Although we’ve been in the Philippines for only a little over a month, it seems like much longer considering all that we have experienced and accomplished. As we are discovering, Filipino culture is relational, not time-oriented, which means everything takes much longer than what we are accustomed to. Despite this adjustment, we have managed to check several things off our to-do list. We started our visa application, moved cities, located, rented and turned a bare house into our new home. On top of our to-do list, we have been learning to live more like Filipinos by hanging our laundry to dry, living with an intermittent water supply, taking public transportation, and coping with high humidity and heat. In the face of all these changes, we finally feel like we are now out of survival mode and able to focus on all the reasons we are here. Experiencing the Filipino culture firsthand, we have been blessed by their hospitality and willingness to help us despite language and cultural barriers. Many of the store clerks greet Sadie by name and entertain her while we shop. We have felt so welcomed by the friendly Filipinos everywhere we go.
Transitioning to different cultures also comes with challenges. Because very few things can be completed quickly, a simple task such as buying groceries or making a trip to the hardware store often become an all-day event. To put it into perspective for an Oklahoman, imagine living in Owasso and having to take a bus into Tulsa to buy basic necessities for your home. After a 30-45 minute commute through winding roads, you eventually make it to 71st street. However, you still must hop on the back of a jeepney (see picture below), which takes you to the mall when the bus route ends. Toting a baby, stroller, and anything else purchased along the way doesn’t make the trip any simpler, although Sadie does gain many adoring fans wherever we go!
Not purchasing a car for the first several months will allow us to truly immerse ourselves into the Filipino culture, learn the public transportation system, and build more relationships with the local people. While this has made purchasing groceries and items for our home a much bigger challenge, we have found systems around it such as stockpiling bags near taxi terminals while one of us guards and the other purchases remaining items in another store. We repeated this process daily until our house was set up. Needless to say, by the end of the day, we were all exhausted and thankful for an easy taxi ride home.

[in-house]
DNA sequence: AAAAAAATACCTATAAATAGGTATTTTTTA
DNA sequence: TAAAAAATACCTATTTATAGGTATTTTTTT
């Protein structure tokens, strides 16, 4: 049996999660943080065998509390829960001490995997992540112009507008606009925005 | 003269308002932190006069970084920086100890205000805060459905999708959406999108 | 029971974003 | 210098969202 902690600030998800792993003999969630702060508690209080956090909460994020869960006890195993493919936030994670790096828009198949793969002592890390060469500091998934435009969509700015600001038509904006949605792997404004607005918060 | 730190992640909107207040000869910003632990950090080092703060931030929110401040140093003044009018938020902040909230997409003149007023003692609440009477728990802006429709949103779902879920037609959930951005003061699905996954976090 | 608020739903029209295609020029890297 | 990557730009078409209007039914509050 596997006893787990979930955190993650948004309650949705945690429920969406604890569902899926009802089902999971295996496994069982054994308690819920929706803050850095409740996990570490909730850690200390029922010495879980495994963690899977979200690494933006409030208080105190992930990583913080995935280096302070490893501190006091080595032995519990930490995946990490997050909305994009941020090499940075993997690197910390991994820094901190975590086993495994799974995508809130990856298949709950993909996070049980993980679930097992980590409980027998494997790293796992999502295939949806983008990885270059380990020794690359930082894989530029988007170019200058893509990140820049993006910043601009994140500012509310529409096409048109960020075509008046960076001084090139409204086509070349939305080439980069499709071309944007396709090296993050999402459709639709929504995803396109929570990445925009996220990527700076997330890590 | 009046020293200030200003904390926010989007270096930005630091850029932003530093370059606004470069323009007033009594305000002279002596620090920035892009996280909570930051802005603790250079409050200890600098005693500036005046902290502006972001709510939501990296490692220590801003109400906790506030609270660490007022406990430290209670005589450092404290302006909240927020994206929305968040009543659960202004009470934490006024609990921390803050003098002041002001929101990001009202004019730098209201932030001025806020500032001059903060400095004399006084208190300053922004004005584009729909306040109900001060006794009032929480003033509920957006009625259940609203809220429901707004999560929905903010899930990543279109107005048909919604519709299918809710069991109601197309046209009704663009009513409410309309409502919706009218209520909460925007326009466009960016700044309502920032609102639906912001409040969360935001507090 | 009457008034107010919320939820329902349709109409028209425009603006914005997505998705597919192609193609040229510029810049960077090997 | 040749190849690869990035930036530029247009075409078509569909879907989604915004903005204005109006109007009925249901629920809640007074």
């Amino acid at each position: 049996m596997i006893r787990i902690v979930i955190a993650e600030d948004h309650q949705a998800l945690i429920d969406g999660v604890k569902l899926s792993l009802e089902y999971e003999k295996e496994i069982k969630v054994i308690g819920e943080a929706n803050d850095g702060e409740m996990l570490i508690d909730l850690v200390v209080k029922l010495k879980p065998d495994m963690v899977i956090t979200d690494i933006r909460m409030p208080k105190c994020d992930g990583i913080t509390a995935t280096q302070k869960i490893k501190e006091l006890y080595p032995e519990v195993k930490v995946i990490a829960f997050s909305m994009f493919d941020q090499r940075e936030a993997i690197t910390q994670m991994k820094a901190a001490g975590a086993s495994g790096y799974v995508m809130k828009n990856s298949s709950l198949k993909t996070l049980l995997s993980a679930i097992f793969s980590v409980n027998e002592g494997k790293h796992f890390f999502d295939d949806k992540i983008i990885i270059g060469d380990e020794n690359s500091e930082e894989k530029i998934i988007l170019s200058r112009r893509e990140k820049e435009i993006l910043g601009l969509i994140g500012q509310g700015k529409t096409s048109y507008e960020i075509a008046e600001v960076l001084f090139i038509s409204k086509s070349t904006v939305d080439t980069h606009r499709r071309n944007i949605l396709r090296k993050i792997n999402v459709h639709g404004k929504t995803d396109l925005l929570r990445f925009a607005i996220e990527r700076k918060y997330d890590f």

In order to maximize our interactions and relationships with Filipinos, we have begun our formal study of the Tagalog language. This includes 6-8 hours each day, which will be explained in our next update.
As chaotic as life has been, we are extremely thankful to be here and have experienced God’s grace in big and small ways since we left Oklahoma. We have remained healthy, Sadie has adjusted well and is happy, and we found a home across the street from other missionaries who have been a huge help and encouragement in our transition.
Thank you for being a part of our team, we could not be here without your prayers and support!
- Patience through language learning: The Tagalog language is challenging for English speakers.
- Balancing responsibilities: Curt will be responsible for 40 hours of language learning per week while Kristin will be responsible for 30 hours. Taking care of Sadie, managing the home, and building relationships will become a balancing act.